There’s a growing gap between healthcare providers that have embraced new opportunities and those that have struggled to adapt. Even as vaccines are being rolled out and the world is preparing for a cautious reopening, it’s hard to imagine businesses returning to pre-pandemic strategies. Many of the digital initiatives introduced since the start of the pandemic are more efficient and convenient for consumers. Successful providers will build on the digital momentum they have developed and embrace new opportunities as they arise. One talked-about area is the use of artificial intelligence (AI) to deliver proactive healthcare predictions through ‘wearables’ that monitor health statistics recorded by body sensors. We found that there’s strong demand from organisations to invest in this area. This year’s report shows that proactive prediction and prevention of medical issues is the leading priority for 2021.

Our top recommendation for 2021:

To continue on a path of digital transformation, healthcare organisations must let go of traditional hierarchies and outdated working practices. Business leaders need to focus on ensuring that people are empowered and incentivised to innovate and experiment.

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Behavioural shifts create new loyalties.

Needless to say, there has been a marked shift in customer behaviour since early 2020. Lockdowns and health concerns drove almost all demographics online in staggering numbers, causing a skyrocketing number of remote Telehealth visits between patients and clinicians. This has changed the process for everything from doctor’s appointments to hospital treatments. In the report, 67% of healthcare providers said their organisations have experienced unusual growth in the number of digital and mobile visitors. Interestingly, 43% reported unusual growth in new prospects and 40% reported customer churn, which could suggest that disrupted patterns have upset previous loyalties. This has created opportunities for newcomers and digital leaders to increase their market share by providing better digital experiences. Traditional healthcare providers are already vulnerable to more digitally advanced companies, with only 17% describing themselves as ‘very advanced’ in terms of their customer experience.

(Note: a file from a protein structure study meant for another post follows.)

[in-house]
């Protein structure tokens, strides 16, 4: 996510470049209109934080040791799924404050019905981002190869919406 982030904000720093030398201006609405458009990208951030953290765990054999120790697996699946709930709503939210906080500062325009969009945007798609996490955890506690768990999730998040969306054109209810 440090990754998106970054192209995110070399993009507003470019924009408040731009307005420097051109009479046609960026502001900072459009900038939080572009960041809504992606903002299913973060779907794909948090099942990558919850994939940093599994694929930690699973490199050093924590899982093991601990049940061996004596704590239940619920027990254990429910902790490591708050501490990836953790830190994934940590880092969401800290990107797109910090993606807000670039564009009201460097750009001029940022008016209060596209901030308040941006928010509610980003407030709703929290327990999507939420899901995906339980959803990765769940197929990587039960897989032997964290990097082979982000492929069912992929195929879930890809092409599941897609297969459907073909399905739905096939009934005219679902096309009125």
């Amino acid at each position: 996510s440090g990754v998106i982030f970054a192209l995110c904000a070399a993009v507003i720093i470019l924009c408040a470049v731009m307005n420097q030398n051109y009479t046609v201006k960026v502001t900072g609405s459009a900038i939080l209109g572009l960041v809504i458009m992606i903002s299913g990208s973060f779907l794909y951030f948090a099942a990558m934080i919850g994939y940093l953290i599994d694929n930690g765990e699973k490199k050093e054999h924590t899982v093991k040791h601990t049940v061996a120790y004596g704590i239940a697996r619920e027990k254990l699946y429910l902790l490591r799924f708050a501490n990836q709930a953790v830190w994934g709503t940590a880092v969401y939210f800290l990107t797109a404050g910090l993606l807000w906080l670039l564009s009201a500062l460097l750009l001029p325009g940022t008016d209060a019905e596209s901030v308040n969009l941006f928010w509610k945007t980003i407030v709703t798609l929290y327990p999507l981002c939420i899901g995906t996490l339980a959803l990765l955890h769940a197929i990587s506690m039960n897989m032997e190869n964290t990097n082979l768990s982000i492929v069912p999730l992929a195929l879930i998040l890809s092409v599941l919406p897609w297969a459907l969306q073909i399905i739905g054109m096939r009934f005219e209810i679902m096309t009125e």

Our top recommendation for 2021:

A paradigm shift is taking place in the healthcare sector. Customer behaviour and expectations are evolving rapidly during the pandemic. Due to an increase in global funding, new players have entered the market without the barriers of outdated systems and processes. Investing in a personalised and real-time customer experience is key to driving brand loyalty.

How to overcome challenges around data.